Conventional Wisdom Persists

Apart from financing much-needed developmental programmes, the use of the Ways and Means Advances facility has the advantage that the government could, if necessary, reduce its dependence on market borrowings. The enormous increase in the size of floating securities in the market has given rise to a massive jump in secondary trading in gilt-edged paper, which in turn has begun to influence interest rates, both at the secondary as well as the primary levels. In a developing economy seeking to augment investment, the primary interest rates ought not to be determined by the vagaries of speculative treasury operations of banks.

Interest Rates

The Reserve Bank of India is under pressure to curb inflation, which is showing no signs of abating. However, it should not go by conventional wisdom and raise interest rates, as such a move would curb the recovery in the manufacturing sector that is now under way.

Small Savings

According to the Rakesh Mohan Committee the effective cost of small savings schemes vis-à-vis the cost of market borrowings is such that it is difficult to justify its continuation in the present form. But scrapping these instruments will affect only individual savings behaviour, which includes marginal farmers, agricultural labour, etc, and is likely to affect the finances of the government. It would distort the savings behaviour at a time when huge investments are required for infrastructure development.

Corporate Bond Market

Given the vast potential of the primary market to mobilise huge funds, it is imperative that the regulators try to eliminate structural weaknesses and ensure the long-term health of the financial system. A time has come to look into legal and institutional framework also for promoting secondary market so that both the primary and secondary markets reinforce each other's growth.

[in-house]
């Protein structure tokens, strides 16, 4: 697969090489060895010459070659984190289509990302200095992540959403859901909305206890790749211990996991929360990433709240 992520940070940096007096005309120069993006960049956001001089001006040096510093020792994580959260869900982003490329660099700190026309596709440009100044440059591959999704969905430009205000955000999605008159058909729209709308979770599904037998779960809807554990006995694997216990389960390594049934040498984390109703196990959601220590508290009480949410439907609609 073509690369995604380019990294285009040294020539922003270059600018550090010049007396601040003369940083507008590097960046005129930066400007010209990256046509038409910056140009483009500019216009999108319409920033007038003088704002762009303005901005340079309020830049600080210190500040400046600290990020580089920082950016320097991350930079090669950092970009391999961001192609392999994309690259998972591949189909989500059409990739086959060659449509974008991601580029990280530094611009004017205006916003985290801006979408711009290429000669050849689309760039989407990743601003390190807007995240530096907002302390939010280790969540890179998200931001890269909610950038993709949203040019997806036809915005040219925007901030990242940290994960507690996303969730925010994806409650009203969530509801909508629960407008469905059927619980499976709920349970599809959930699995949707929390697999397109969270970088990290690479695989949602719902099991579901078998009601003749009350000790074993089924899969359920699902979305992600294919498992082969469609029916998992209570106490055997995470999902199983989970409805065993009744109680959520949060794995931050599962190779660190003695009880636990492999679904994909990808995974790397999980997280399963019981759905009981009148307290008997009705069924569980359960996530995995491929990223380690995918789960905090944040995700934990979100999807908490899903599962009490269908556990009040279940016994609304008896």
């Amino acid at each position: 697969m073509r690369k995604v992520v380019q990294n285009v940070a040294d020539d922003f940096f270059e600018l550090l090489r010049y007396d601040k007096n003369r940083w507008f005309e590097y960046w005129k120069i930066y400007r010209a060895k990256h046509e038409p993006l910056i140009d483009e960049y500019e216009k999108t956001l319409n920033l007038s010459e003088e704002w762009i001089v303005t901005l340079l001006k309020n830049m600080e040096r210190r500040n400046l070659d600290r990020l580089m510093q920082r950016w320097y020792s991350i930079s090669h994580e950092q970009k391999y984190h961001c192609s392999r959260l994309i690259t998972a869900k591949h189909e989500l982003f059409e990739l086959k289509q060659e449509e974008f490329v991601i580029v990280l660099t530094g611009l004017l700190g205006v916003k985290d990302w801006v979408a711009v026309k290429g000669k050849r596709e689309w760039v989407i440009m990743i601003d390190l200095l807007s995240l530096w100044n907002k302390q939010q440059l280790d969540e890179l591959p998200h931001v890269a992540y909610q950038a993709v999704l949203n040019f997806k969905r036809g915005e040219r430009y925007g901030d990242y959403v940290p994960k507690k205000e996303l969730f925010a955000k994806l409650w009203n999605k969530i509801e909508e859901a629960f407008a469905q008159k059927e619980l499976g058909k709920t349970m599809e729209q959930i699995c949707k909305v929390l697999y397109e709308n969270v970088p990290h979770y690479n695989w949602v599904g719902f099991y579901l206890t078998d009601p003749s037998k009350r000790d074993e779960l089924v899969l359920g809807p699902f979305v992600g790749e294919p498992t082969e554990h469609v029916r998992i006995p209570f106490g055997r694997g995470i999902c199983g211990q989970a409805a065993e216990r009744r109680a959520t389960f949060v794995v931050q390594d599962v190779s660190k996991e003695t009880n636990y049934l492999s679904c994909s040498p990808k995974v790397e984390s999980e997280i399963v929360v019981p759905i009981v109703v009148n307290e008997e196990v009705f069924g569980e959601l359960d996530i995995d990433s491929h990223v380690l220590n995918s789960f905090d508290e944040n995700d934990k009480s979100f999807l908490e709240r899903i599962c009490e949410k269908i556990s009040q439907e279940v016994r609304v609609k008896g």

Reviving DFIs:An Urgent Need

The importance of development finance institutions (DFIs) in nurturing and stimulating industrial investment and growth has been largely neglected in recent policy-making. It is easy to argue that the absence of demand for industrial credit has been responsible for the stagnation in the activity of the DFIs. But this is not so and the debt market cannot substitute for comprehensively designed project finance with project evaluations and guidance to entrepreneurs to acquire a menu of financing packages.

Critical Neglect of Social Banking

The increasing vacuum in the rural credit system in the post-reform period, continuing neglect of underdeveloped regions, low levels of credit flow in favour of agriculture, small-scale industries and other informal sectors including small borrowers and the reluctance to pass on the benefits of the reduced cost of funds to borrowers, are issues that scheduled commercial banks need to address.

Need for Restraints on Inflows

In the context of the damage that unmitigated unproductive inflows are inflicting on the domestic liquidity and exchange rate management stances, placing some moderating influence on such inflows may not be unrealistic and it may not even contradict the overall policy of external sector liberalisation. The surplus on current account as well as productive investment flows through FDI are to be welcomed irrespective of their size, for they are reflective of many healthy macroeconomic features of the economy.